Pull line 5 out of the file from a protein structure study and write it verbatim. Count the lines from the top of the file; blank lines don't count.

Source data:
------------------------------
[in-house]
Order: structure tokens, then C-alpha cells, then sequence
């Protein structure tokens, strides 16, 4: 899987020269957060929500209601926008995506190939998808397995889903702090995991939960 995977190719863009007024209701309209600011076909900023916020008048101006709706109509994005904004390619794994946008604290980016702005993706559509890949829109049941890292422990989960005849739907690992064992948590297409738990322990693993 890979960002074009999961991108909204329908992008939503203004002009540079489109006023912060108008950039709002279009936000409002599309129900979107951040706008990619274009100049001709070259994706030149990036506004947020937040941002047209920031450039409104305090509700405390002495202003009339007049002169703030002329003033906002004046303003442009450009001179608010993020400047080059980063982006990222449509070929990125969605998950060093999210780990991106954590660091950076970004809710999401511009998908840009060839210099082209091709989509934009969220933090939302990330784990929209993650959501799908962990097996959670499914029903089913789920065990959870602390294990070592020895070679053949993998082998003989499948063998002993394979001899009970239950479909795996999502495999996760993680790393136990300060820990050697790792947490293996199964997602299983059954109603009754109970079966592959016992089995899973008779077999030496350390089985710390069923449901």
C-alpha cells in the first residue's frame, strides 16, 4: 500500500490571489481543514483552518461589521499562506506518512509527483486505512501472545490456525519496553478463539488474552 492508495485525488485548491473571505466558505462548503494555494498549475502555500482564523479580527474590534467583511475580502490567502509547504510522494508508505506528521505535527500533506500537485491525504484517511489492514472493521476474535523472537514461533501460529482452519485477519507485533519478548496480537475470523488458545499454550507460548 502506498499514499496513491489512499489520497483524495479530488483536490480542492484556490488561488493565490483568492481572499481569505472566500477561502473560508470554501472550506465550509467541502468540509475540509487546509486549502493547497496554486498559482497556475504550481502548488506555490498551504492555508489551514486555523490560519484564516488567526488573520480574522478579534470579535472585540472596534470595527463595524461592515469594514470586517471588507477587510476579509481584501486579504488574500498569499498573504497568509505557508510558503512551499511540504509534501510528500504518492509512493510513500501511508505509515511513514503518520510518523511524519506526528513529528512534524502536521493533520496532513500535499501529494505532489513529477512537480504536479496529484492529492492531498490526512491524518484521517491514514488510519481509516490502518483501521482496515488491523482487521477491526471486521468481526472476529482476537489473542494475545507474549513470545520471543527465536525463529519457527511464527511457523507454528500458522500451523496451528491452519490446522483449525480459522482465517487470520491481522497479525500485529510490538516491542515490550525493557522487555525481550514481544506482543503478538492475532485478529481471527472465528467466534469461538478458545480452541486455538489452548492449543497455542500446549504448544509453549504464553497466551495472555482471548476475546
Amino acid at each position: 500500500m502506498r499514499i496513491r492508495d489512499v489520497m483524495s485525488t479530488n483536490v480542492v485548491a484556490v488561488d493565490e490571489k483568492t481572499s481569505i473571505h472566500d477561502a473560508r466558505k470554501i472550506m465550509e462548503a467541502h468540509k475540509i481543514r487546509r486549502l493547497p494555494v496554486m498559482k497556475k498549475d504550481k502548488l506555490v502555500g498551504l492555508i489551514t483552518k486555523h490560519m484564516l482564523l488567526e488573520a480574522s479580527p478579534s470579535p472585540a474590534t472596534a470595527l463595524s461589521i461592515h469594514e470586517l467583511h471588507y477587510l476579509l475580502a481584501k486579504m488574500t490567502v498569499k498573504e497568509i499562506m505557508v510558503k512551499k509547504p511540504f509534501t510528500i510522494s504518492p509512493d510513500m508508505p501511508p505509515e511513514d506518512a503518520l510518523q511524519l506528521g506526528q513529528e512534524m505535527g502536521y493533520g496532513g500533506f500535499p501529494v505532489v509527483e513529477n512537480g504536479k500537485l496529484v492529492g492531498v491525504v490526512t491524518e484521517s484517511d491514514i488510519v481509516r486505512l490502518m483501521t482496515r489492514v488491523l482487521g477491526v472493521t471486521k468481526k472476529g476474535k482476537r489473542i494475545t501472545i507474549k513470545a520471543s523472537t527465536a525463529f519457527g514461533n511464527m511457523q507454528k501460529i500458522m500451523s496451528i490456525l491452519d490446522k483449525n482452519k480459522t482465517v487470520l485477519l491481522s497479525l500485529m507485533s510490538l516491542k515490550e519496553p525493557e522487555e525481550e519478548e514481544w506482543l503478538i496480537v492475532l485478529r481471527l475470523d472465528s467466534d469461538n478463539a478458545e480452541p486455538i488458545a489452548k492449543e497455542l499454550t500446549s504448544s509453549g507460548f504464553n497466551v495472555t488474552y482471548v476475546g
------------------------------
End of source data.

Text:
Amino acid at each position: 500500500m502506498r499514499i496513491r492508495d489512499v489520497m483524495s485525488t479530488n483536490v480542492v485548491a484556490v488561488d493565490e490571489k483568492t481572499s481569505i473571505h472566500d477561502a473560508r466558505k470554501i472550506m465550509e462548503a467541502h468540509k475540509i481543514r487546509r486549502l493547497p494555494v496554486m498559482k497556475k498549475d504550481k502548488l506555490v502555500g498551504l492555508i489551514t483552518k486555523h490560519m484564516l482564523l488567526e488573520a480574522s479580527p478579534s470579535p472585540a474590534t472596534a470595527l463595524s461589521i461592515h469594514e470586517l467583511h471588507y477587510l476579509l475580502a481584501k486579504m488574500t490567502v498569499k498573504e497568509i499562506m505557508v510558503k512551499k509547504p511540504f509534501t510528500i510522494s504518492p509512493d510513500m508508505p501511508p505509515e511513514d506518512a503518520l510518523q511524519l506528521g506526528q513529528e512534524m505535527g502536521y493533520g496532513g500533506f500535499p501529494v505532489v509527483e513529477n512537480g504536479k500537485l496529484v492529492g492531498v491525504v490526512t491524518e484521517s484517511d491514514i488510519v481509516r486505512l490502518m483501521t482496515r489492514v488491523l482487521g477491526v472493521t471486521k468481526k472476529g476474535k482476537r489473542i494475545t501472545i507474549k513470545a520471543s523472537t527465536a525463529f519457527g514461533n511464527m511457523q507454528k501460529i500458522m500451523s496451528i490456525l491452519d490446522k483449525n482452519k480459522t482465517v487470520l485477519l491481522s497479525l500485529m507485533s510490538l516491542k515490550e519496553p525493557e522487555e525481550e519478548e514481544w506482543l503478538i496480537v492475532l485478529r481471527l475470523d472465528s467466534d469461538n478463539a478458545e480452541p486455538i488458545a489452548k492449543e497455542l499454550t500446549s504448544s509453549g507460548f504464553n497466551v495472555t488474552y482471548v476475546g